Jewish Heraldry

SynagogueScribes would like to thank John Lehman, owner of for the following article on Jewish Heraldry:

As a rule, there are no separate rules or restrictions on Jewish heraldic achievements than there is on gentile or non-Jewish, households. Almost all Jewish “Armiger” or person who is either qualified or to have a heraldic coat-of-arms or has been granted a coat-of-arms is in any way different than a non Jew.

 There is significant provenance that European Jewry used what can be loosely defined as  “heraldic”  symbols on documents and business transaction in Europe as far back as the later half of the 14th century. Merchants of all classes and religious persuasions used seals. In a preliterate world, where the majority of people alive were either illiterate or functionally illiterate, this practice made a great deal of sense.-It also did not differentiate their stamps or seals from any other in common usage. However it should be noted there are several reoccurring symbols or themes that can be found in the early Jewish heraldic tradition which have carried through to the modern twenty first century.

 The first symbol which was often seen in stamps and later shields, was the use of a yellow woven straw hat which had a high peak or conical tower woven into it. This hat called a “Judenhat” had to be worn by Jewish men, when walking outside in the non-Jewish world. At first this was not necessarily a sign of antisemitism, but it later became one. The ancient town of Judenhat in Styria, Austria which was a market town established in the 13th century still retains as their city’s arms, a red shield with a white or argent outline of a Jewish man wearing a hat.

 The second symbol of Judaism long associated with Jewish heraldry and stamps, is the Lion of Judah or Yehuda, a tribe of ancient Israel long associated with a lion. This is a symbol that is often associated with Sephardi Jewish families in Spain and is has carried through to modern day usage.

The last symbol long associated with Judaism and Jewish heraldry of course is the Star of David. An ancient symbol associated with the historical King of Israel and the royal line of rulers who were his descendants. It should be noted these are the most obvious and well known elements. As with any form of heraldry, an occupational symbol such as a “shuttle cock” can be representational for a cloth merchant or a draper. The entire world of heraldry is open to anyone, regardless of ethnicity or religion.

The single most wealthy family in the world is of course the Rothschild industrialist and banking family. (It is estimated they have either earned or generated more wealth than any other family in the history of the world.) Their family coat-of-arms have no “traditional” Jewish attribution by what one would call Jewish Iconography. The Blazon of their arms as granted to them by Emperor Francis I of Austria reads thus: “First quarter, an eagle sable surcharged in dexter by a field gules (referring to the Imperial and Royal Austrian Coat of Arms); Second quarter, gules, a leopard passant proper (referring to the English Coat of Arms); Third quarter, a lion rampant (referring to the Hessian Electoral Coat of Arms); Fourth quarter, azure, an arm bearing five arrows (a symbol of the unity of the five brothers). In the centre of the coat a shield gules. Right hand supporter, a greyhound, a symbol of loyalty; left supporter, a stork, a symbol of piety and content. Crest: a coronet surmounted by the lion of Hesse.”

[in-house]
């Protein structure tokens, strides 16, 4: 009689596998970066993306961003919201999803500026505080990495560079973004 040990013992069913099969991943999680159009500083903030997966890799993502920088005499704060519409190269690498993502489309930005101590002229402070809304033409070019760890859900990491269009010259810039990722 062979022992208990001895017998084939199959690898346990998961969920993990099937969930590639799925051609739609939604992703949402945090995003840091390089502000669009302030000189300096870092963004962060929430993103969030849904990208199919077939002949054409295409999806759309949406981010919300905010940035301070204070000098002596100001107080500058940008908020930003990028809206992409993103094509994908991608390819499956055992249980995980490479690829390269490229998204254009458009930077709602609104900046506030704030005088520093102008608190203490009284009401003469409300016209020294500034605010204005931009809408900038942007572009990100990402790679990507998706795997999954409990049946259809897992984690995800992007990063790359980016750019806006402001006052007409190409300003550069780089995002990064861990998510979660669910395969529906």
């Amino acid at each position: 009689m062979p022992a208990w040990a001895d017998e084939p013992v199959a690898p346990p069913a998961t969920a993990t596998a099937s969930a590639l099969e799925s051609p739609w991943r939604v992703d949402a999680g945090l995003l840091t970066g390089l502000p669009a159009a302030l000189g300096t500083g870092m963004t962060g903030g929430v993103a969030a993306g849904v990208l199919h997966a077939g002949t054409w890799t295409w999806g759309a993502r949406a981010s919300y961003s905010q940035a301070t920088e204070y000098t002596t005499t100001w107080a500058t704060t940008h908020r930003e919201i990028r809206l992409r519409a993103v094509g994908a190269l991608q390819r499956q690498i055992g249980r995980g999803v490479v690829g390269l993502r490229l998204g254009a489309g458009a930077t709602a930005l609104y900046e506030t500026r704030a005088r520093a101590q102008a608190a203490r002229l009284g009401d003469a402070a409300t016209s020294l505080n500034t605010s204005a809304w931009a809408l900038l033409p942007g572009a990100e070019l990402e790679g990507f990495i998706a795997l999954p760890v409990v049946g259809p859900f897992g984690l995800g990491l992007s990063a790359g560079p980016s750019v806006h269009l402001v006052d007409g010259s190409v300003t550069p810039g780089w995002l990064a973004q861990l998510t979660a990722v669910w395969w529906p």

One of the other Families which has arrived at prominence was that of the Sassoons. They were once merchant princes of the courts of Baghdad, and moved to Bombay India to establish their trading empire under the umbrella of the British Raj. The Sassoon family is rumored to be the descendants of Ibn Shoshans, one of the merchant families of ancient Armenia. Sir Albert Abdullah David Sassoon, 1st Baronet, came to Britain from Bombay (Mumbai) and quickly became one of the political movers and bankers in England. The blazon of his arms reads:

            “Or a palm tree eradicated purpure, between on the dexter a pomegranate, also purpure and on the sinister a branch of laurel fructed, vert both purpure. On the chief Azure, a Lion passant of the first in the dexter paw a rod erect Or.  Crest-On a mount Vert a fern brake surmounted by a dove volant, having in the beak a Laurel branch all Purpure. The wings seme’ of estoiles, Or with the motto of Candide et constanter or Candid and consistently.-Burke’s Peerage.


We have two fine examples of continental and British heraldry. Both are unique, both Jewish. The later example of the Sassoon family incorporates traditional elements of their faith and of their family origins in south-west Asia.

Ultimately it will be the future Armiger to decide what to include in their arms. Hebrew mottoes, Star of David, the Lion of Judah, a Menorah or even a representation of the commandments are all acceptable and time honored traditions within the heraldic world.

Pictures used
-Rothschild Arms by sodacan from the Wikimedia commons.
Sassoon Arms-Burke’s peerages. currently has over 9,000 arms listed with many more to come, entries include the meaning behind each Coat of Arms, origin and meaning of the family name. Plus a particularly interesting feature for genealogists is the list of alternative spellings of each surname.



1 comment for “Jewish Heraldry

  1. Kelly Kraft
    September 11, 2016 at 12:53 pm

    Great post on Jewish heraldry. Thank you for sharing.

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